Sunday, November 4, 2012

When Only One Treestand Will Do

© By Othmar Vohringer
Before I followed my heart and moved to British Columbia, I owned many different treestands. At last count I had 24 hang-on models, 2 climbing stands and 3 ladder stands. By the time hunting season rolled around I had most of the stands in place and ready to hunt, keeping the two climbers as “run-and-gun” stands. Over the years I got a lot of practice setting up stands and with that became quite fast (and safe) at it too. It seldom took me more than ten minutes to set up an average hang-on-stand.

By now you may ask; “Why own and use so many stands?” The answer to that is quite simple really. I scout for the perfect location to ambush a deer with bow or rifle and not the perfect tree for my stand. The perfect ambush location may not always mean that there is a perfect tree to hang the stand too. To accommodate whatever shape and form a given tree was I had a treestand for it to fit. However, when I moved to Canada the expense to ship all the stands seemed nothing short of ridiculous. There would have been also additional fees, quite a hefty ones too, for "bulkiness" and "import" fees. I decided to leave all my stands with a good friend of mine back in Illinois.

Although not many hunters here in British Columbia hunt from stands I was not about to give up on a hunting method that served me well for so many years. However, I was not about to spend a small fortune on a selection of treestands either. One stand would have to do for any situation. But which one of the three basic stand models should I choose? Where I hunt there are many different trees, such as aspens, popular and pine trees. In addition, in the river bottoms, which I hunt most often, many trees are grown uneven or bent and have low growing branches. This makes it difficult to use a climbing stand as my run and gun stand. Ladder stands are too heavy and take too much time to set up, and quite often it needs two people to do the job. Don't get wrong. Ladder stands are great but they are not what I call "portable".

After weighing all the options against each other I decided that the one stand to serve all my hunting needs would be a hang-on model. These stands can fit almost in any tree, are easy to transport, quick and quiet to set up. I purchased a hang-on treestand a few years ago and after getting used to the idea of just using one stand I’ve to say, I love it.

One of the reasons why I owned so many treestands was so be mobile. It gave me the opportunity to move quickly from one stand to the next whenever the deer movement pattern changes required it. I found out that one stand can provide me with this maximum on mobility too. I can adjust my current setup to nearly any situation at any time. Even during the middle of a hunt, should that become necessary.

The trick in getting the ultimate mobile stand set up is in organizing a system. In my case it meant finding a system to pack my stand and climbing sticks in such a way that they are A. easy to transport and keep my hands free. B. Quick and quiet to set up. This takes a little planning and yes, practicing a workflow too. The way I’ve organized my system I am able to set up in such a way that ones the climbing stick is installed I’ve never to return to Terra-firma again and can start hunting the moment I pulled the bow or rifle up to the stand. Should I have to climb up and down until everything is in place and ready for action It would involve to much noise and to much time. The best time to kill a deer is the very first time you hunt a stand. And the best ambush for deer is a surprise. That surprise is impossible to achieve when the deer can hear you clambering up and down a tree and making another bunch of noises during the set up of your stand.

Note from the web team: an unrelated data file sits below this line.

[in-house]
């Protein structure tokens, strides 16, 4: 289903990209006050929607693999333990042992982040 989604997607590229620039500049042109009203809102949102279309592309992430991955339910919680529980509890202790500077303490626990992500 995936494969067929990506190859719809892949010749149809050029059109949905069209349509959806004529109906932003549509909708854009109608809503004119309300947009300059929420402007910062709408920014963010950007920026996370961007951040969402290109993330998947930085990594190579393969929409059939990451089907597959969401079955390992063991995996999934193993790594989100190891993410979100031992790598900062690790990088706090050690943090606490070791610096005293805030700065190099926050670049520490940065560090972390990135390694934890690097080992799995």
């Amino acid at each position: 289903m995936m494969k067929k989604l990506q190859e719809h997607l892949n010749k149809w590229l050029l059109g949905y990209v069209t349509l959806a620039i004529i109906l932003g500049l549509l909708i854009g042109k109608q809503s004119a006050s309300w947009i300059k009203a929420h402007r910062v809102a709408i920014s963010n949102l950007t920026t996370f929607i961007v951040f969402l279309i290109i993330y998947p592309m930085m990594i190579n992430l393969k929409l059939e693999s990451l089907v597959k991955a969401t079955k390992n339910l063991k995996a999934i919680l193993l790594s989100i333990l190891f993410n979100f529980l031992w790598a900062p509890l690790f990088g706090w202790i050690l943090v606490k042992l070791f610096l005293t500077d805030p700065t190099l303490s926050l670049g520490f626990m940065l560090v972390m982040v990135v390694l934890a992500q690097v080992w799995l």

Here is how it works.

The climbing stick sections are strapped to the stand and it is the first piece of equipment I assemble and attach securely to the tree. When I attach the climbing stick to the tree I already have a line attached to the stand and a different line to my other equipment. These two lines are in turn attached to the safety harness. Ones the climbing stick is up and I fastened the uppermost strap I am ready to pull the stand up to me and install it on the tree. With that done I step onto the stand pull my hunting equipment up, attached to the other line, and presto I am ready to hunt in less than ten minutes.

It helps enormously to use a lineman type harness to install treestands because it enables me to have both hands free, rather than holding on to the tree with one hand and use the other to install the climbing stick and stand. This makes working very cumbersome and dangerous to boot. Always think safety when working with treestands. Unfortunately, accidents involving treestnads are the most common hunting accidents and could all be avoided by using commonsense and a bit of planning. 
As I said above I love that “one stand will do” approach, and once you get the hang of it you will be amazed how fast, without breaking into a sweat, a stand can be set up and ready to hunt. The only thing I would do different now is spending a little bit more money and purchase a lighter stand, Such as a Lone Wolf Treestand.

Currently I use an Ameristep Grizzly Pro-Staff and while I like the roomy platform and comfortable seat, the all steel construction is with 15 pounds weight plus the 9 pounds of the climbing stick, a bit on the heavy side to carry on your back for any extended period of time. But the point I am trying to make here is this. To be mobile you do not necessary need to own a battery of stands. One stand will do quite nicely. Just don’t be shy about moving it around to where the deer action is.


Read related articles:
Treestand Hunting Essentials
Choosing The Right Treestand For The Perfect Ambush

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